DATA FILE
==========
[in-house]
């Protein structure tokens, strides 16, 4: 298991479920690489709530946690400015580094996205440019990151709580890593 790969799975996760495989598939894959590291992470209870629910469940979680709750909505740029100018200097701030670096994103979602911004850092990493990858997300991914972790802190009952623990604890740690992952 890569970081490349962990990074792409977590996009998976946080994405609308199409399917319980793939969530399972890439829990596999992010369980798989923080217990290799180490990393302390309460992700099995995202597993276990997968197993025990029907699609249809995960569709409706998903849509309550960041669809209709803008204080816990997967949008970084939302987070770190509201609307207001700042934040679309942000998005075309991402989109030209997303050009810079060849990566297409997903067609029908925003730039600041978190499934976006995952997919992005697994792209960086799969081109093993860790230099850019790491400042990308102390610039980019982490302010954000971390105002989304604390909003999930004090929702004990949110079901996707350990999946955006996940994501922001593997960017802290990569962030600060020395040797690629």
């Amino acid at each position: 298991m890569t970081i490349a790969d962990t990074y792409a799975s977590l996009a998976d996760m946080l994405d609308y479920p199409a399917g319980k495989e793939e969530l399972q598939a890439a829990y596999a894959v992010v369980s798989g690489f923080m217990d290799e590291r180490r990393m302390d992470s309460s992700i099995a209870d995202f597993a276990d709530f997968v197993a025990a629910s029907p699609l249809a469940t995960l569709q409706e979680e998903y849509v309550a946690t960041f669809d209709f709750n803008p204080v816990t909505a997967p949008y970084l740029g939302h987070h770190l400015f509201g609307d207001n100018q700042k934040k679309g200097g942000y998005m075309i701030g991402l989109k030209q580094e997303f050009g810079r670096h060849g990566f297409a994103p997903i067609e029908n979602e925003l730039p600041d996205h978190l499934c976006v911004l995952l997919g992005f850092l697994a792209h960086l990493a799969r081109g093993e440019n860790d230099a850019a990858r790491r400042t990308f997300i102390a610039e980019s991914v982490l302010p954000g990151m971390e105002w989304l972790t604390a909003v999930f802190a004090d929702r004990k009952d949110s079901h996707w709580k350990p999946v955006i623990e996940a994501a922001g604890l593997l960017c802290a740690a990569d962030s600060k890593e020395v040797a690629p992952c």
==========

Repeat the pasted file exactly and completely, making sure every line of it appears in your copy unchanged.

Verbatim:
[in-house]
């Protein structure tokens, strides 16, 4: 298991479920690489709530946690400015580094996205440019990151709580890593 790969799975996760495989598939894959590291992470209870629910469940979680709750909505740029100018200097701030670096994103979602911004850092990493990858997300991914972790802190009952623990604890740690992952 890569970081490349962990990074792409977590996009998976946080994405609308199409399917319980793939969530399972890439829990596999992010369980798989923080217990290799180490990393302390309460992700099995995202597993276990997968197993025990029907699609249809995960569709409706998903849509309550960041669809209709803008204080816990997967949008970084939302987070770190509201609307207001700042934040679309942000998005075309991402989109030209997303050009810079060849990566297409997903067609029908925003730039600041978190499934976006995952997919992005697994792209960086799969081109093993860790230099850019790491400042990308102390610039980019982490302010954000971390105002989304604390909003999930004090929702004990949110079901996707350990999946955006996940994501922001593997960017802290990569962030600060020395040797690629």
């Amino acid at each position: 298991m890569t970081i490349a790969d962990t990074y792409a799975s977590l996009a998976d996760m946080l994405d609308y479920p199409a399917g319980k495989e793939e969530l399972q598939a890439a829990y596999a894959v992010v369980s798989g690489f923080m217990d290799e590291r180490r990393m302390d992470s309460s992700i099995a209870d995202f597993a276990d709530f997968v197993a025990a629910s029907p699609l249809a469940t995960l569709q409706e979680e998903y849509v309550a946690t960041f669809d209709f709750n803008p204080v816990t909505a997967p949008y970084l740029g939302h987070h770190l400015f509201g609307d207001n100018q700042k934040k679309g200097g942000y998005m075309i701030g991402l989109k030209q580094e997303f050009g810079r670096h060849g990566f297409a994103p997903i067609e029908n979602e925003l730039p600041d996205h978190l499934c976006v911004l995952l997919g992005f850092l697994a792209h960086l990493a799969r081109g093993e440019n860790d230099a850019a990858r790491r400042t990308f997300i102390a610039e980019s991914v982490l302010p954000g990151m971390e105002w989304l972790t604390a909003v999930f802190a004090d929702r004990k009952d949110s079901h996707w709580k350990p999946v955006i623990e996940a994501a922001g604890l593997l960017c802290a740690a990569d962030s600060k890593e020395v040797a690629p992952c």